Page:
The poem is written in a way that is both easy to read and filled with meaning. A surface-level interpretation will result in readers catching most of what the poet wants to convey, but a deeper interpretation provides a great deal more than makes the poem far more pleasurable to read.
Explore Morning Swim
‘Morning Swim’ by Maxine Kumin is a beautiful poem about someone’s morning swim and their connection to God and nature.
The poem starts out with an unknown speaker, who may be the poet herself, describing a night-time scene. There is fog on a lake, making it impossible to decipher the sky from the water. She takes off her robe and swims through the water unclothed. She hums the hymn “Abide with Me” and connects spiritually and physically to the world around her.
Structure and Form
‘Morning Swim’ by Maxine Kumin is a thirteen-stanza poem that is divided into couplets or sets of two lines, These two-line stanzas are mostly written in perfect rhyming pairs, but there are a few end-sounds that are less than perfect, like “floor” and “air” in stanza three. Mostly, the poem follows a simple, flowing pattern that aligns with the peaceful imagery seen throughout the poem. The lines are easy to read and written in a lyrical style that perfectly matches the poet’s intentions with the text.
In this poem, the poet makes use of a few different literary devices. These include but are not limited to the following:
- Allusion: the poet references the song “Abide with Me,” a Christian hymn that changes the overall meaning of the poem.
- Alliteration: the repetition of the same consonant sound at the beginning of multiple words. For example, the lines “Night fog thick as terry cloth
closed me in its fuzzy growth.”
- Sensory Imagery: the use of sense-based images that help readers imagine what it’s like to touch, taste, smell, hear, or see something. For example, “My bones drank water; water fell / through all my doors. I was the well.”
Stanzas One and Two
Into my empty head there come
a cotton beach, a dock wherefrom
I set out, oily and nude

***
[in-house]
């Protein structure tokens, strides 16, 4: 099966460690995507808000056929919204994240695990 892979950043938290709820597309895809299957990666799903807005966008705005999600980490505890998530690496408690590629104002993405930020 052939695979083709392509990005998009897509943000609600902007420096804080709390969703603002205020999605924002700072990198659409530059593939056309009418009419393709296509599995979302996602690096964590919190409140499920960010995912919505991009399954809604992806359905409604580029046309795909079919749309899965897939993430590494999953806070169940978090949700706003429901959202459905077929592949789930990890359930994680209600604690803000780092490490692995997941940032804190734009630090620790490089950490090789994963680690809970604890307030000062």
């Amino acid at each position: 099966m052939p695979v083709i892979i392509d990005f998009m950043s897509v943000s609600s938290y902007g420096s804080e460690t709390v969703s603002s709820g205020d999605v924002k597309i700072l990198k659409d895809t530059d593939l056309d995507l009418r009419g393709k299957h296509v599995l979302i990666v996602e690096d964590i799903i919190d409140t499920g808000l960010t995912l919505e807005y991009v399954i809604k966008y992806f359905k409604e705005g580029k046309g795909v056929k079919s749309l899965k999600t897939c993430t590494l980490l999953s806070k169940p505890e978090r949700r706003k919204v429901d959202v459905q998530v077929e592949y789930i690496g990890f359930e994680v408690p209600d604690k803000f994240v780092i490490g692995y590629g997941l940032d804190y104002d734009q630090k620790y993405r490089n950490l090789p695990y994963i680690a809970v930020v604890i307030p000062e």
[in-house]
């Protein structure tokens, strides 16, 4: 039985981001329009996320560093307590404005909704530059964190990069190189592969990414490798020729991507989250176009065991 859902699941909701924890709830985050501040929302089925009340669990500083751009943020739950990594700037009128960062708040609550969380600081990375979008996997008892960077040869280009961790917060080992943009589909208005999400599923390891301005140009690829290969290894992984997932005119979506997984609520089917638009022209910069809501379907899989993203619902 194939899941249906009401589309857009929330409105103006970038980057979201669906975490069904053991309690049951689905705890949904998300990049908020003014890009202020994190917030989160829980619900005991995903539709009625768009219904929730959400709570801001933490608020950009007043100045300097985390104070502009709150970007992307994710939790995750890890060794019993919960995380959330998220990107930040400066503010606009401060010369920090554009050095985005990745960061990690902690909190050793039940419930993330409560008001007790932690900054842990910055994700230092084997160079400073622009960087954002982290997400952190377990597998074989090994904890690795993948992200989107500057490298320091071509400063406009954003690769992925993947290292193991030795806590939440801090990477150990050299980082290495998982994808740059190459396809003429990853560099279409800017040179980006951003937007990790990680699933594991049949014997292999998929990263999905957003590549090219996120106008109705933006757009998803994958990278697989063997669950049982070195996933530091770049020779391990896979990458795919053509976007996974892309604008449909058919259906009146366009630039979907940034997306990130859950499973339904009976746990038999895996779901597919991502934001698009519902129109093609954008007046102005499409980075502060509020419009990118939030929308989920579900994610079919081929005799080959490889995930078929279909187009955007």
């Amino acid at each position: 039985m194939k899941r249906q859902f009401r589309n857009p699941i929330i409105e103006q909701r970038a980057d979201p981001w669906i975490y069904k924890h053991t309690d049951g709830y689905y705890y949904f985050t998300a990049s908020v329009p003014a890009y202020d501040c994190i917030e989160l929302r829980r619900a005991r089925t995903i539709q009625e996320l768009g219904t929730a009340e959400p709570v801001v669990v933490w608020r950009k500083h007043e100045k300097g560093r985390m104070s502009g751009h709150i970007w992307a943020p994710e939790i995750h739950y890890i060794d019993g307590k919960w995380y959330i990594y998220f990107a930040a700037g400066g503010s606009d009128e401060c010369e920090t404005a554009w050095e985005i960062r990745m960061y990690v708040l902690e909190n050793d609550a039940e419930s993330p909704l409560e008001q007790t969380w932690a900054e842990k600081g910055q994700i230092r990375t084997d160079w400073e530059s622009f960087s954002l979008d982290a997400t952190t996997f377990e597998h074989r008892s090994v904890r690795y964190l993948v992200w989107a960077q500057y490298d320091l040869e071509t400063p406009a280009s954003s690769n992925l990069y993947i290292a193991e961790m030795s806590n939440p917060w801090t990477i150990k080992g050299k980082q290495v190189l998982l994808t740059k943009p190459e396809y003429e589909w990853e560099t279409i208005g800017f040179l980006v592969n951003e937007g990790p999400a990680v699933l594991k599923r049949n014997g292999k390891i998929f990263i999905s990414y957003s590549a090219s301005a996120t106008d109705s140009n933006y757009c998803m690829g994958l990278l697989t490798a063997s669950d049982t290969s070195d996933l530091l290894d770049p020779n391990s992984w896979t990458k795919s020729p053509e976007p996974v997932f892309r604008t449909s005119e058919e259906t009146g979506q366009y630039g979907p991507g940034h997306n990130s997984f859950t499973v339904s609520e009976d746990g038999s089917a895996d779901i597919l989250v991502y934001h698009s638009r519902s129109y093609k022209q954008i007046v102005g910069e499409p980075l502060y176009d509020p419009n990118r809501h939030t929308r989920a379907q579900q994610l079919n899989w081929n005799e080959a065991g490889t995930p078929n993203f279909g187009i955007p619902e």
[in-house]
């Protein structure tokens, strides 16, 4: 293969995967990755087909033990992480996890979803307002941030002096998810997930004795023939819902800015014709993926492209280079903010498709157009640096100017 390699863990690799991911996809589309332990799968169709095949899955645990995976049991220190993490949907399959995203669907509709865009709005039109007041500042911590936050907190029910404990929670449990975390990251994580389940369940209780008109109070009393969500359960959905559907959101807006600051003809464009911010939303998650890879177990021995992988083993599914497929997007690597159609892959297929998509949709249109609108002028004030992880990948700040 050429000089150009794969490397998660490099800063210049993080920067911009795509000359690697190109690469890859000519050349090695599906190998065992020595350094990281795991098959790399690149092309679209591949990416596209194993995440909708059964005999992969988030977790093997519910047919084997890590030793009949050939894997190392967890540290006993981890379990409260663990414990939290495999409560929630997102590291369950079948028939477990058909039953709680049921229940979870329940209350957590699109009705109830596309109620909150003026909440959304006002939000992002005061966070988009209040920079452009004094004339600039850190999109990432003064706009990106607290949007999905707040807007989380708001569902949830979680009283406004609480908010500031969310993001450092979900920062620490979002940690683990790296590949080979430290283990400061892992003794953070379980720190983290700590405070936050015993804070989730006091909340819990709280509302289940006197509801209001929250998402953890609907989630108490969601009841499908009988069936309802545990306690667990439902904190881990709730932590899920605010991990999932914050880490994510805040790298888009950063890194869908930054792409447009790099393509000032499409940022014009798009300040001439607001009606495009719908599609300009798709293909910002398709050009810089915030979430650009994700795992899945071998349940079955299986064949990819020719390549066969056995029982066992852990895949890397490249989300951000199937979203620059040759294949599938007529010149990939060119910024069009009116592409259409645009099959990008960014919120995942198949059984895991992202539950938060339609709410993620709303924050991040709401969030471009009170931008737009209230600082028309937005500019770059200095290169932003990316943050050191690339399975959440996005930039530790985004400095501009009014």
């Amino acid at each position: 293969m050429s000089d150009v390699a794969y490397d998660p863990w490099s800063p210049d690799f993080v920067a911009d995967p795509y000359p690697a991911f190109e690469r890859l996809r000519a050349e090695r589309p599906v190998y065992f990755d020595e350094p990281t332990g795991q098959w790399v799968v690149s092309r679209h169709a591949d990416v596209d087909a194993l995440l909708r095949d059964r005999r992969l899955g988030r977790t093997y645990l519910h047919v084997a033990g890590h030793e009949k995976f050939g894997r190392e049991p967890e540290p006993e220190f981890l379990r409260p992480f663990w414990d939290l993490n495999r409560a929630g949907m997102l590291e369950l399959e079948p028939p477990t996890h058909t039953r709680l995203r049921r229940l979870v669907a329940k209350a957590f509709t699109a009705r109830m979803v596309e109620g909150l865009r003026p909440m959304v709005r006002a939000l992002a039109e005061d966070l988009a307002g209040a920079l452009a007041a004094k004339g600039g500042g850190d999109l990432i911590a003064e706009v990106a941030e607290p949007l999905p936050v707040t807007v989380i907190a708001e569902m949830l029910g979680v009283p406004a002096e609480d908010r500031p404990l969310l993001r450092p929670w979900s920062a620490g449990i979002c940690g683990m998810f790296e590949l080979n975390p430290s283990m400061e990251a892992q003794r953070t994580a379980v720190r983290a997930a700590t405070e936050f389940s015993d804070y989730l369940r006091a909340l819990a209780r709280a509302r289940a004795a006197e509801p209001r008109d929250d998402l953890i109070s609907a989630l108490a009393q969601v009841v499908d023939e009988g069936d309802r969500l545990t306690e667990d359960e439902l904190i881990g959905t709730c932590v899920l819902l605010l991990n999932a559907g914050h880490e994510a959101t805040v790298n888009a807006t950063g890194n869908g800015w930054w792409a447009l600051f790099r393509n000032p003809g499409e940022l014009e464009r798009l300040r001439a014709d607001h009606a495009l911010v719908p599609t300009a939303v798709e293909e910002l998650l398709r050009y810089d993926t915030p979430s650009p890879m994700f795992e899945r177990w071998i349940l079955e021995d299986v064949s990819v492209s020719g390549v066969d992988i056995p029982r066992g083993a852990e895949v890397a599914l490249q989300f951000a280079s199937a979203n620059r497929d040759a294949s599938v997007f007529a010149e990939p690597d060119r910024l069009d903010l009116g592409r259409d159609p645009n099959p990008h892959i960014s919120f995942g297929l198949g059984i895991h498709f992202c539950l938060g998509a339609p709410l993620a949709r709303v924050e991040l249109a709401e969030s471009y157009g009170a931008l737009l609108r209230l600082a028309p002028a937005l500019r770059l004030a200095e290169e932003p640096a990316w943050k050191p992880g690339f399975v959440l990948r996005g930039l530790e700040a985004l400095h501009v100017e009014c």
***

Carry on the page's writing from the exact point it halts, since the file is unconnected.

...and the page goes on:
through mist, in chilly solitude.
In the first lines of this lyric poem, the speaker begins by describing how a very specific scene came into their head. They describe seeing a dock, a white or “cotton” beach and themselves walking down the dock “oily and nude.” They’re entirely alone and the peace of this scene comes through very clearly. At the same time, the poet writes that the speaker was experiencing “chilly solitude.” This suggests that it’s cold outside but may also imply that the solitude is less than ideal. They may feel cold in a lonely and isolated way, not only physically cold.
Stanzas Three and Four
There was no line, no roof or floor
closed me in its fuzzy growth
In this scene, the water and the sky are merged together. They were the same cool color, and it was impossible to tell “the water from the air.” This adds to the mystical and dreamlike feeling of the scene. The poet uses a simile in the next lines, saying that the “fog” was “thick as terry cloth.” The material mentioned here is what is normally used to make towels, such as one would expect to see on the beach on any warm day. But, the speaker has already noted that they are unclothed in this scene, creating a nice example of juxtaposition.
Additionally, the poet makes it clear that this scene she is painting takes place at night, something that wasn’t clear in the previous lines. The fog is thick and wraps around the speaker like a towel, one that closes her in with its “fuzzy growth.” This makes it feel as though the longer the speaker stays here, the more trapped she’s going to become.
Stanzas Five and Six
I hung my bathrobe on two pegs.
I took the lake between my legs.